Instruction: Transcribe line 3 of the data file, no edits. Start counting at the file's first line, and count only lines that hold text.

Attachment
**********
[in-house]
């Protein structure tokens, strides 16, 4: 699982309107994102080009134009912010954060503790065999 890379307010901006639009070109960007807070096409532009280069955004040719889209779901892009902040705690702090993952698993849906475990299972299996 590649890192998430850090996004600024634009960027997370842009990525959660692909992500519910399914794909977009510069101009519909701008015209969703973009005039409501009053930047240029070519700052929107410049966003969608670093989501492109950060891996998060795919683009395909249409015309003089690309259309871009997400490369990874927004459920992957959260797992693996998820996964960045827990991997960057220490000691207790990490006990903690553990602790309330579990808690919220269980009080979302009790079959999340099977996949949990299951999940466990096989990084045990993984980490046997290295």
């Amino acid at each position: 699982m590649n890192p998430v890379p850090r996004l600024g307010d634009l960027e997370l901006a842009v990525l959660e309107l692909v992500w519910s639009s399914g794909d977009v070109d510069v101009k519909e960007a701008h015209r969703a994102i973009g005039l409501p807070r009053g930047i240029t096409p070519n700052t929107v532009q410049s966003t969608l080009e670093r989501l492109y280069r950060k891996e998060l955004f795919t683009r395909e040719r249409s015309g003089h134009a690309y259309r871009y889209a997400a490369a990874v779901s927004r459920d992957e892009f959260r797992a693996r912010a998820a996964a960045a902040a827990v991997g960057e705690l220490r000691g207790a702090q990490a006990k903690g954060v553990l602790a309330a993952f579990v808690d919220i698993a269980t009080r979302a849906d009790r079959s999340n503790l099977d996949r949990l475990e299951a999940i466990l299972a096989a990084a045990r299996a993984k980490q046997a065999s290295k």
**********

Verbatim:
């Amino acid at each position: 699982m590649n890192p998430v890379p850090r996004l600024g307010d634009l960027e997370l901006a842009v990525l959660e309107l692909v992500w519910s639009s399914g794909d977009v070109d510069v101009k519909e960007a701008h015209r969703a994102i973009g005039l409501p807070r009053g930047i240029t096409p070519n700052t929107v532009q410049s966003t969608l080009e670093r989501l492109y280069r950060k891996e998060l955004f795919t683009r395909e040719r249409s015309g003089h134009a690309y259309r871009y889209a997400a490369a990874v779901s927004r459920d992957e892009f959260r797992a693996r912010a998820a996964a960045a902040a827990v991997g960057e705690l220490r000691g207790a702090q990490a006990k903690g954060v553990l602790a309330a993952f579990v808690d919220i698993a269980t009080r979302a849906d009790r079959s999340n503790l099977d996949r949990l475990e299951a999940i466990l299972a096989a990084a045990r299996a993984k980490q046997a065999s290295k």